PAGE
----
Europe's average temperature increased by over two degrees last year
The Copernicus Climate Change Service (C3S) on Friday (April 22) said that Europe's average temperature increased by over two degrees last year.
In the fifth edition of its annual report, it revealed that the hottest day ever registered in Europe was in Sicily with a blistering temperature of 48.8C (120 degrees Fahrenheit).
Extreme weather, fuelled by climate change, caused the "greatest ecological disaster in decades" in Greece in the form of wildfires that burned down forests spread across 8,000 square kilometres.
The flood in Germany, nourished by a rise in surface water temperature in the Baltic Sea, broke the record for mid-July downpour. More than 200 people were killed in the unprecedented weather extreme.
According to the director of the European Union's climate monitoring service, Carlo Buontempo, "2021 was a year of extremes including the hottest summer in Europe, heatwaves in the Mediterranean, flooding, and wind droughts in western Europe."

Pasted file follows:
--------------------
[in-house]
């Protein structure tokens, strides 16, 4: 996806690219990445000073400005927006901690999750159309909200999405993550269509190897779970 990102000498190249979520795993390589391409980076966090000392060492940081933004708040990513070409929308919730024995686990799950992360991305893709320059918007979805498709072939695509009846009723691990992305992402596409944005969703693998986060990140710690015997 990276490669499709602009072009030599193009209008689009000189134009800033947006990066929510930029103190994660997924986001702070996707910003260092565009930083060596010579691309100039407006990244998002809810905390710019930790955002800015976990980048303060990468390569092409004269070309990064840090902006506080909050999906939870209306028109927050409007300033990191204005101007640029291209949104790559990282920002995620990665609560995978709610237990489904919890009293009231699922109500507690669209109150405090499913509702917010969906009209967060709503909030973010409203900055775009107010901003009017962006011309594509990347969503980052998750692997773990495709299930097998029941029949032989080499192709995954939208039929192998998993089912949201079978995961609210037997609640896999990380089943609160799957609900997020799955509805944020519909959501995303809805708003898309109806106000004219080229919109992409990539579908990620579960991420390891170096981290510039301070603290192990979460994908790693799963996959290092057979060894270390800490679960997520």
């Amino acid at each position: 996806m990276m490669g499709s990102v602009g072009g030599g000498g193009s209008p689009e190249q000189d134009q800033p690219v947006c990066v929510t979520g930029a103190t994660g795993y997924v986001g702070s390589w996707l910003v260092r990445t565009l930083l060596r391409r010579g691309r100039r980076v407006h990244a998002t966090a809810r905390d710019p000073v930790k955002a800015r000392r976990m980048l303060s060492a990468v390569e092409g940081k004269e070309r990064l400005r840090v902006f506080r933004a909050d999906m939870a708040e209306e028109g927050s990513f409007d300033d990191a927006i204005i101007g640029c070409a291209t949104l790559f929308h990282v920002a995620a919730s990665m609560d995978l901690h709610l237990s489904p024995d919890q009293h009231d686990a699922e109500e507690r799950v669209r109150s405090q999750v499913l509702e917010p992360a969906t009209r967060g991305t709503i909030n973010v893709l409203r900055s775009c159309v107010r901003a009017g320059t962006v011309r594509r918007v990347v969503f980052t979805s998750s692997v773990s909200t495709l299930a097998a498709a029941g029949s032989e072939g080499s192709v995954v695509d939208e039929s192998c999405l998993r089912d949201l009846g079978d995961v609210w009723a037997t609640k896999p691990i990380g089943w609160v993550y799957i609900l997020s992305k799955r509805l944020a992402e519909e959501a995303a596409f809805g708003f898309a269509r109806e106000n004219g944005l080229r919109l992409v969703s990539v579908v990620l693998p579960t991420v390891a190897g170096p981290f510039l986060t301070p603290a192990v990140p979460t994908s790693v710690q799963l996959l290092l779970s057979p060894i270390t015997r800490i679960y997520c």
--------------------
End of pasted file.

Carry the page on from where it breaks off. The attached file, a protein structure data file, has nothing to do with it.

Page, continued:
"This shows that the understanding of weather and climate extremes is becoming increasingly relevant for key sectors of society."
Meanwhile, Mauro Facchini, head of Earth observation at the European Commission's Directorate-General for Defence Industry and Space, said "Scientific experts like the IPCC have warned us we are running out of time to limit global warming to 1.5C."
"This report stresses the urgent necessity to act as climate-related extreme events are already occurring."
“There are many parts of the Baltic which are more than 5 degrees (Celsius) above average, which is a lot for seaside temperatures,” said Freja Vamborg, a senior climate scientist at C3S.
Under the Paris Agreement on Climate Change, members have set a target to limit global temperature rise to 1.5 degrees Celsius above pre-industrial levels.
Although the coronavirus pandemic had caused a dip in carbon dioxide emissions, they have rebounded strongly. An increase in their concentration in the atmosphere traps heat causing heat waves.